(Stuff I can't do with the iPad? Buy DVDs and rip them. Research-driven writing that requires me to have a multi-tabbed browser and a word processing app open simultaneously (although iOS 4 should go most of the way towards fixing that). Carry around my entire 70Gb iTunes library. Browse the really annoying websites that throw up so many ads that I need AdBlock Plus or NoScript to read them. Manage the Airport Express wifi router I keep in my travel kit. Plus some other stuff that, on average, I do less than once every two weeks — write code, play desktop games, that sort of thing.)

Final note: I've been doing so much R&R style tourism stuff that I haven't been soaking up enough crazy ideas to blog substantively about anything. So it may take a few days before normal service is resumed. Feel free to talk among yourselves in the meantime ...

Back on December 29th I came up with a new year's resolution that generated much mirth and hilarity among those who know me: that, subject to certain exceptions (click that link), I would buy no computers during 2010. There was, of course, a loophole for the iPad, because it was obvious that it was coming and equally obvious that if I didn't allow myself an indulgence I'd fail at the first hurdle. There was also a loophole for a replacement mobile phone once my contract expired. And loopholes for replacing kit that goes up in smoke, and for helping out family and friends.

How am I doing, as of the halfway point?

I'm doing a reading/signing event at Pandemonium Books and Games in Cambridge, Mass., tomorrow evening (that's Tuesday) from 7pm. Afterwards I'll probably be heading on to the Cambridge Brewing Company on Kendall Square.

It has been a really busy few days at Readercon, and I am looking forward to crashing and burning for a few days afterwards. The weather here is crazy-hot, but then, I gather it's crazy-hot back home, too.) And the drivers in Boston? Just say no — or rent a tank.

I shall blog again properly when I rediscover wherever I hid the stash of spare brain cells.

"The Fuller Memorandum" is officially out in hardcover in the USA tomorrow, Tuesday 6th. Which means if you order it today it'll ship tomorrow. You know you want it ...

In other news: Airline connections permitting, I should be eating/drinking/trying not to die of jet lag in The Cambridge Brewing Company (map here) on Kendall Square tomorrow (Tuesday the 6th) from 6:30pm or thereabouts. I need bright lights and loud noises, to say nothing of food and cask ale, to avoid falling asleep too early: my schedule starts at around 2am EST that day, and experience says that if I can just stay awake until 11pm, I'll be on local time the next morning.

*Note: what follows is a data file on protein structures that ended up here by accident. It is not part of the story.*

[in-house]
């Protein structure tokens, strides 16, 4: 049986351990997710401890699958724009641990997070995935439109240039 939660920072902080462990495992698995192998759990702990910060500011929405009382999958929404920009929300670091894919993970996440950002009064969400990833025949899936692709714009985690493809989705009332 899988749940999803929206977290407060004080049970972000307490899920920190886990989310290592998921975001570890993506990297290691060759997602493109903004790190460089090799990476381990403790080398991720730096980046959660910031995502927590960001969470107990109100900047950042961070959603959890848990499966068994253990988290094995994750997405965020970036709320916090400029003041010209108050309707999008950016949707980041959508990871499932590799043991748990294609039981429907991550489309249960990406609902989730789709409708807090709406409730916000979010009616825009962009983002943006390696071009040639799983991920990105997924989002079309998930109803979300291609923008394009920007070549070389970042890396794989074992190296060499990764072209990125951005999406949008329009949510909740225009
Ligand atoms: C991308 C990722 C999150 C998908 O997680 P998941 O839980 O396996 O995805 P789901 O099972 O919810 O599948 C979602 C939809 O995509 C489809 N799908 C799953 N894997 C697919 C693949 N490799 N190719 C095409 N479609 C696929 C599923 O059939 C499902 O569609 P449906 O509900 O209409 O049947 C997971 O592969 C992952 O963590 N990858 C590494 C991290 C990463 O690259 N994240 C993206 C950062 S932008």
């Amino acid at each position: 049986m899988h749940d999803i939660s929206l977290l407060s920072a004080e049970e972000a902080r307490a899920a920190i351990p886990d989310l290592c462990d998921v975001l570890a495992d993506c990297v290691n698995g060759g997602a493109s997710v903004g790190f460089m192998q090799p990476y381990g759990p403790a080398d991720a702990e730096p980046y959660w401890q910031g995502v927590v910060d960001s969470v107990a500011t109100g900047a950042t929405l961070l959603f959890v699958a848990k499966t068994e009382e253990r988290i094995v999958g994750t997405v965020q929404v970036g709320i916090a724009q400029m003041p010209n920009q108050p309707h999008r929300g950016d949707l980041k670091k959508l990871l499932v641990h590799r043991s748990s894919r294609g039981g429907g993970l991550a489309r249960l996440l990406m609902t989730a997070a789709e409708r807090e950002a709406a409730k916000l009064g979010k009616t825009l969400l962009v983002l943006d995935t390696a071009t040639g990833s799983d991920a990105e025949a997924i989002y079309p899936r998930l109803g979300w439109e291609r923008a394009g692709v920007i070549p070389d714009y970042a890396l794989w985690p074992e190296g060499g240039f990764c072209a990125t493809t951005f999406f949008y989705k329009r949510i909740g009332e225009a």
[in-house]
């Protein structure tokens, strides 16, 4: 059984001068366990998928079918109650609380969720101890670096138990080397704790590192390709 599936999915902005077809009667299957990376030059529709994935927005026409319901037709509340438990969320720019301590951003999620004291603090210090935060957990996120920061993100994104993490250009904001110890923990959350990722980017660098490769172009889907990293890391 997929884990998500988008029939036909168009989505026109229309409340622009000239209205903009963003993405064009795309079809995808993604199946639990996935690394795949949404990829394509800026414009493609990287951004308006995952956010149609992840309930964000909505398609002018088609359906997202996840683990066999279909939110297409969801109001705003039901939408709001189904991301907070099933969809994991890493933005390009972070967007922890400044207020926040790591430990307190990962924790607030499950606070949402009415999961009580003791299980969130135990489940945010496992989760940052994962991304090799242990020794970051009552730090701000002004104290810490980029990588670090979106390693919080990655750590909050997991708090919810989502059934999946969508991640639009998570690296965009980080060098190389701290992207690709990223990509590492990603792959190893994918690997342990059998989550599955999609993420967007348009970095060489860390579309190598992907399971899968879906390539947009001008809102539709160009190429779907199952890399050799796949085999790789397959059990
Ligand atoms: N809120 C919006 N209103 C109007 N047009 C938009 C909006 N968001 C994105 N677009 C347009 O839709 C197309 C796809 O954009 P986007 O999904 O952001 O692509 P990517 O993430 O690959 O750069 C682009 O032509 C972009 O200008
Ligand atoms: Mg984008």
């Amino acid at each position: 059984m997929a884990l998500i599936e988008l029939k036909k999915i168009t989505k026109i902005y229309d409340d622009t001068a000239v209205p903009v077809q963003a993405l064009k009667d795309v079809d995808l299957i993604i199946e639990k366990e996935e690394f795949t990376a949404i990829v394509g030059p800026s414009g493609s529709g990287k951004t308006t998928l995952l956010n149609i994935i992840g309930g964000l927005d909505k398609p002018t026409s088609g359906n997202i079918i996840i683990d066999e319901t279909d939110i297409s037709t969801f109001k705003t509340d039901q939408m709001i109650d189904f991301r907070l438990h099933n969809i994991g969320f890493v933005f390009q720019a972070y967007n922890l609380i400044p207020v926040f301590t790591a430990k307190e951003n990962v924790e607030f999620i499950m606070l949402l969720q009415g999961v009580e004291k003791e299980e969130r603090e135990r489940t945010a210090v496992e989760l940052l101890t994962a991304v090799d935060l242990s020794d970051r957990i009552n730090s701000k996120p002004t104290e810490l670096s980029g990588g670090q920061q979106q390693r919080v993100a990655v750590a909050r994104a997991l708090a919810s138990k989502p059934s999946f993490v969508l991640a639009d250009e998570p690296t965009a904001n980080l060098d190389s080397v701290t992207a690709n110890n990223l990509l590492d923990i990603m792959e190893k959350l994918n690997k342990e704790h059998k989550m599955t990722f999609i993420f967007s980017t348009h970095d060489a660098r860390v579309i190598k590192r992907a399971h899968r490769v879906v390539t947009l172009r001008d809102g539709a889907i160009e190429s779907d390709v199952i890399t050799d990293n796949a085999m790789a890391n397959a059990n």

NOTE: We have a tight connection in Paris — 80 minutes to change planes. If our first flight is delayed, we may be some hours late in arriving. If that happens, I will attempt to update this entry accordingly ... but I don't guarantee that (it's contingent on being able to find bandwidth in Paris CDG).

I've been quiet this week for a variety of reasons.

Mostly, I've been busy working. The best way to deal with finishing a big project is to start another, and with "The Fuller Memorandum" playing footsie with George Orwell's "1984" for the top spot in the SF charts on amazon.co.uk, I'm pretty certain that the prospects for another Laundry novel are good. So I'm filling time by working on "The Apocalypse Codex" until the manuscript of "Rule 34" comes back with some editorial red ink on it.

Next Tuesday I'm off to Cambridge, MA and then to Burlington for Readercon next weekend. I should be doing a reading/signing at Pandemonium books and games on Tuesday 13th at 7pm (pending confirmation). Prepping travel arrangements takes time, and I've also been sorting out my Worldcon attendance.

(Finally, I've had some family medical news which may force me to alter travel and work plans at short notice. In particular, I won't be taking on any more speaking invitations until the situation is clearer than it is right now. (Before you ask, (a) Feorag and I are fine, and (b) I don't want to discuss it here.))

And now, because I really can't think of anything else to say, Tentacles!



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This page is an archive of entries from July 2010 listed from newest to oldest.